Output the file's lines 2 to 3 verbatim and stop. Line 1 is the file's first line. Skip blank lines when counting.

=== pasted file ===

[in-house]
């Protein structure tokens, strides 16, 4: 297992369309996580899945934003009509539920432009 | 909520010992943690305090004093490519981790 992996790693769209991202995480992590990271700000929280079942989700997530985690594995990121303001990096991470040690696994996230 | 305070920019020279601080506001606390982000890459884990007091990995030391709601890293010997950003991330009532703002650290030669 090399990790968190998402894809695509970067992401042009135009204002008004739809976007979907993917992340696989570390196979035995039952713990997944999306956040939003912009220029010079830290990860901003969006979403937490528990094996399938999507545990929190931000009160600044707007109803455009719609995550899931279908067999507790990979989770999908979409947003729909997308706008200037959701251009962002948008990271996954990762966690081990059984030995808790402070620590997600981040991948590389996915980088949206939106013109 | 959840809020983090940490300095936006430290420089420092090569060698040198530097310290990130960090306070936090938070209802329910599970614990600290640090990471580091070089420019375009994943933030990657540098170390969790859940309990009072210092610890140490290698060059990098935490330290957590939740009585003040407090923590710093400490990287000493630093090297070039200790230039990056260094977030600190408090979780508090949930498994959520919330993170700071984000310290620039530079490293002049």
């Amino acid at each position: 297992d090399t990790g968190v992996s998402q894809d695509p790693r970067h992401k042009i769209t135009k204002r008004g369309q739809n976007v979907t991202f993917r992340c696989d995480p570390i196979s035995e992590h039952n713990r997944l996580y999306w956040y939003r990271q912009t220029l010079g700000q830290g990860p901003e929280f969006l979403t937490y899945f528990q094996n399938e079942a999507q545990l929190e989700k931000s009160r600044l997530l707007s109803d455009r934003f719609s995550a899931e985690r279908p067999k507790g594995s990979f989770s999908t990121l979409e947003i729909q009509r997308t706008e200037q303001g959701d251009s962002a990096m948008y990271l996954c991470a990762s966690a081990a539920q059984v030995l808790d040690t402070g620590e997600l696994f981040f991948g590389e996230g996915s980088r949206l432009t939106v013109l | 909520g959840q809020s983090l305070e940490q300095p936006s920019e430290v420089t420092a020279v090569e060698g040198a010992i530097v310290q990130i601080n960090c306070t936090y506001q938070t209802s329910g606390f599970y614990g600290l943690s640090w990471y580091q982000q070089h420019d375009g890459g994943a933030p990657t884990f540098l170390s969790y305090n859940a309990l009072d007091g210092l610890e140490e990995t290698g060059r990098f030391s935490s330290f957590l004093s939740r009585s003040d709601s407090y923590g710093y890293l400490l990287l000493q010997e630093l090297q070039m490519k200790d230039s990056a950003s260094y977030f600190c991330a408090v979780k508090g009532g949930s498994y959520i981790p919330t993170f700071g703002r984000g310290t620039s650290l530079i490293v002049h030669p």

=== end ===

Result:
């Protein structure tokens, strides 16, 4: 297992369309996580899945934003009509539920432009 | 909520010992943690305090004093490519981790 992996790693769209991202995480992590990271700000929280079942989700997530985690594995990121303001990096991470040690696994996230 | 305070920019020279601080506001606390982000890459884990007091990995030391709601890293010997950003991330009532703002650290030669 090399990790968190998402894809695509970067992401042009135009204002008004739809976007979907993917992340696989570390196979035995039952713990997944999306956040939003912009220029010079830290990860901003969006979403937490528990094996399938999507545990929190931000009160600044707007109803455009719609995550899931279908067999507790990979989770999908979409947003729909997308706008200037959701251009962002948008990271996954990762966690081990059984030995808790402070620590997600981040991948590389996915980088949206939106013109 | 959840809020983090940490300095936006430290420089420092090569060698040198530097310290990130960090306070936090938070209802329910599970614990600290640090990471580091070089420019375009994943933030990657540098170390969790859940309990009072210092610890140490290698060059990098935490330290957590939740009585003040407090923590710093400490990287000493630093090297070039200790230039990056260094977030600190408090979780508090949930498994959520919330993170700071984000310290620039530079490293002049």
């Amino acid at each position: 297992d090399t990790g968190v992996s998402q894809d695509p790693r970067h992401k042009i769209t135009k204002r008004g369309q739809n976007v979907t991202f993917r992340c696989d995480p570390i196979s035995e992590h039952n713990r997944l996580y999306w956040y939003r990271q912009t220029l010079g700000q830290g990860p901003e929280f969006l979403t937490y899945f528990q094996n399938e079942a999507q545990l929190e989700k931000s009160r600044l997530l707007s109803d455009r934003f719609s995550a899931e985690r279908p067999k507790g594995s990979f989770s999908t990121l979409e947003i729909q009509r997308t706008e200037q303001g959701d251009s962002a990096m948008y990271l996954c991470a990762s966690a081990a539920q059984v030995l808790d040690t402070g620590e997600l696994f981040f991948g590389e996230g996915s980088r949206l432009t939106v013109l | 909520g959840q809020s983090l305070e940490q300095p936006s920019e430290v420089t420092a020279v090569e060698g040198a010992i530097v310290q990130i601080n960090c306070t936090y506001q938070t209802s329910g606390f599970y614990g600290l943690s640090w990471y580091q982000q070089h420019d375009g890459g994943a933030p990657t884990f540098l170390s969790y305090n859940a309990l009072d007091g210092l610890e140490e990995t290698g060059r990098f030391s935490s330290f957590l004093s939740r009585s003040d709601s407090y923590g710093y890293l400490l990287l000493q010997e630093l090297q070039m490519k200790d230039s990056a950003s260094y977030f600190c991330a408090v979780k508090g009532g949930s498994y959520i981790p919330t993170f700071g703002r984000g310290t620039s650290l530079i490293v002049h030669p």